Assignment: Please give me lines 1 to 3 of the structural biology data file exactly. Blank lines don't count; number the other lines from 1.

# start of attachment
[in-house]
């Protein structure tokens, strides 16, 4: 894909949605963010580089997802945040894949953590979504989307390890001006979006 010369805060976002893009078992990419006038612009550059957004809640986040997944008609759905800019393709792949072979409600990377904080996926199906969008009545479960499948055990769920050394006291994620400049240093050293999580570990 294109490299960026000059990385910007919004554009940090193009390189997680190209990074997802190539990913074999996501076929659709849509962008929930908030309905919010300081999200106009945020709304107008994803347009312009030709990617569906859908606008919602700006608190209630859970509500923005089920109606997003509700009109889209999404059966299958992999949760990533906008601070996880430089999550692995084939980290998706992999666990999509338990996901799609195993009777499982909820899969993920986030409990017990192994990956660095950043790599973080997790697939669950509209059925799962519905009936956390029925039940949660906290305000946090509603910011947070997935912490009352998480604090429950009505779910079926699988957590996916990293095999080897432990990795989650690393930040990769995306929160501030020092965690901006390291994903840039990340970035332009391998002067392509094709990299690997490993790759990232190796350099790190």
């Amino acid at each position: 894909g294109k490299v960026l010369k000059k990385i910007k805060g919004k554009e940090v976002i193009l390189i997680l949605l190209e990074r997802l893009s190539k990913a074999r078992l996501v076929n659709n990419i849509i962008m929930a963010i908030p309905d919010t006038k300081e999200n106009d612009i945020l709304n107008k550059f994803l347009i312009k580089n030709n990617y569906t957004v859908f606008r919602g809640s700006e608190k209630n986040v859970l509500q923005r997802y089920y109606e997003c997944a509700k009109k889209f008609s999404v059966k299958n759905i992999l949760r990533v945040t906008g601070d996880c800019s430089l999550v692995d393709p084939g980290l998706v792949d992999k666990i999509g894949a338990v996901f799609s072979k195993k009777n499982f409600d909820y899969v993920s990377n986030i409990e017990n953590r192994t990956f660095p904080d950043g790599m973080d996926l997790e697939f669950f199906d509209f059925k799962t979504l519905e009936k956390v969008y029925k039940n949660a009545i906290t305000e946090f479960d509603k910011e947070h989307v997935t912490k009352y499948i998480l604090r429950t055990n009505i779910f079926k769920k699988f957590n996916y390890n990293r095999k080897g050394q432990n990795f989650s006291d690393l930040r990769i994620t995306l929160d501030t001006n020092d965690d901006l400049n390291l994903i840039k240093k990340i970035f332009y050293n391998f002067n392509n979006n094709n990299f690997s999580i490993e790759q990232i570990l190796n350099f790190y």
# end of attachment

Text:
[in-house]
């Protein structure tokens, strides 16, 4: 894909949605963010580089997802945040894949953590979504989307390890001006979006 010369805060976002893009078992990419006038612009550059957004809640986040997944008609759905800019393709792949072979409600990377904080996926199906969008009545479960499948055990769920050394006291994620400049240093050293999580570990 294109490299960026000059990385910007919004554009940090193009390189997680190209990074997802190539990913074999996501076929659709849509962008929930908030309905919010300081999200106009945020709304107008994803347009312009030709990617569906859908606008919602700006608190209630859970509500923005089920109606997003509700009109889209999404059966299958992999949760990533906008601070996880430089999550692995084939980290998706992999666990999509338990996901799609195993009777499982909820899969993920986030409990017990192994990956660095950043790599973080997790697939669950509209059925799962519905009936956390029925039940949660906290305000946090509603910011947070997935912490009352998480604090429950009505779910079926699988957590996916990293095999080897432990990795989650690393930040990769995306929160501030020092965690901006390291994903840039990340970035332009391998002067392509094709990299690997490993790759990232190796350099790190």
């Amino acid at each position: 894909g294109k490299v960026l010369k000059k990385i910007k805060g919004k554009e940090v976002i193009l390189i997680l949605l190209e990074r997802l893009s190539k990913a074999r078992l996501v076929n659709n990419i849509i962008m929930a963010i908030p309905d919010t006038k300081e999200n106009d612009i945020l709304n107008k550059f994803l347009i312009k580089n030709n990617y569906t957004v859908f606008r919602g809640s700006e608190k209630n986040v859970l509500q923005r997802y089920y109606e997003c997944a509700k009109k889209f008609s999404v059966k299958n759905i992999l949760r990533v945040t906008g601070d996880c800019s430089l999550v692995d393709p084939g980290l998706v792949d992999k666990i999509g894949a338990v996901f799609s072979k195993k009777n499982f409600d909820y899969v993920s990377n986030i409990e017990n953590r192994t990956f660095p904080d950043g790599m973080d996926l997790e697939f669950f199906d509209f059925k799962t979504l519905e009936k956390v969008y029925k039940n949660a009545i906290t305000e946090f479960d509603k910011e947070h989307v997935t912490k009352y499948i998480l604090r429950t055990n009505i779910f079926k769920k699988f957590n996916y390890n990293r095999k080897g050394q432990n990795f989650s006291d690393l930040r990769i994620t995306l929160d501030t001006n020092d965690d901006l400049n390291l994903i840039k240093k990340i970035f332009y050293n391998f002067n392509n979006n094709n990299f690997s999580i490993e790759q990232i570990l190796n350099f790190y």